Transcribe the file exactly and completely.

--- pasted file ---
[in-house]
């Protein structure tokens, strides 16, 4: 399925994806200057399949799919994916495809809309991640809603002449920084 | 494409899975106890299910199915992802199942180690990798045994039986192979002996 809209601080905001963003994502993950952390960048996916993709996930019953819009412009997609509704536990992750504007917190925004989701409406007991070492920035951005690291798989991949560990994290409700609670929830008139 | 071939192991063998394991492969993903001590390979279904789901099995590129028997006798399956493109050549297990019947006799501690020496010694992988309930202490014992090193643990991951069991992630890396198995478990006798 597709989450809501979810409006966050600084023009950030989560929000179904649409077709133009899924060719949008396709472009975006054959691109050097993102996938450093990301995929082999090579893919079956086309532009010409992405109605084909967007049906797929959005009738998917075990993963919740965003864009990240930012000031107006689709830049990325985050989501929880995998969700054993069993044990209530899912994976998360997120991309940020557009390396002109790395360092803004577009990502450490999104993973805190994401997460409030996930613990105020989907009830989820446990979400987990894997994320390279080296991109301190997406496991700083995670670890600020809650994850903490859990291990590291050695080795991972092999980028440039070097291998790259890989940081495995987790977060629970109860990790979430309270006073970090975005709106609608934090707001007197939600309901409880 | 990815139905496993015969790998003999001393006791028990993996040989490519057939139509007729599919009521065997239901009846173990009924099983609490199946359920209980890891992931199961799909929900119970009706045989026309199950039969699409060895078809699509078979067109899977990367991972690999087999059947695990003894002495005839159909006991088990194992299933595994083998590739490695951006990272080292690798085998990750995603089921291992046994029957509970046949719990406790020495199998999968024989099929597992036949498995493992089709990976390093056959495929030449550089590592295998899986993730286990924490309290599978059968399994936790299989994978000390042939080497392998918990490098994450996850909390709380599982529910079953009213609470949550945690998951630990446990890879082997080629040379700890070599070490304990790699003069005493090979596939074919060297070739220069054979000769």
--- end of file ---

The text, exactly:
[in-house]
């Protein structure tokens, strides 16, 4: 399925994806200057399949799919994916495809809309991640809603002449920084 | 494409899975106890299910199915992802199942180690990798045994039986192979002996 809209601080905001963003994502993950952390960048996916993709996930019953819009412009997609509704536990992750504007917190925004989701409406007991070492920035951005690291798989991949560990994290409700609670929830008139 | 071939192991063998394991492969993903001590390979279904789901099995590129028997006798399956493109050549297990019947006799501690020496010694992988309930202490014992090193643990991951069991992630890396198995478990006798 597709989450809501979810409006966050600084023009950030989560929000179904649409077709133009899924060719949008396709472009975006054959691109050097993102996938450093990301995929082999090579893919079956086309532009010409992405109605084909967007049906797929959005009738998917075990993963919740965003864009990240930012000031107006689709830049990325985050989501929880995998969700054993069993044990209530899912994976998360997120991309940020557009390396002109790395360092803004577009990502450490999104993973805190994401997460409030996930613990105020989907009830989820446990979400987990894997994320390279080296991109301190997406496991700083995670670890600020809650994850903490859990291990590291050695080795991972092999980028440039070097291998790259890989940081495995987790977060629970109860990790979430309270006073970090975005709106609608934090707001007197939600309901409880 | 990815139905496993015969790998003999001393006791028990993996040989490519057939139509007729599919009521065997239901009846173990009924099983609490199946359920209980890891992931199961799909929900119970009706045989026309199950039969699409060895078809699509078979067109899977990367991972690999087999059947695990003894002495005839159909006991088990194992299933595994083998590739490695951006990272080292690798085998990750995603089921291992046994029957509970046949719990406790020495199998999968024989099929597992036949498995493992089709990976390093056959495929030449550089590592295998899986993730286990924490309290599978059968399994936790299989994978000390042939080497392998918990490098994450996850909390709380599982529910079953009213609470949550945690998951630990446990890879082997080629040379700890070599070490304990790699003069005493090979596939074919060297070739220069054979000769």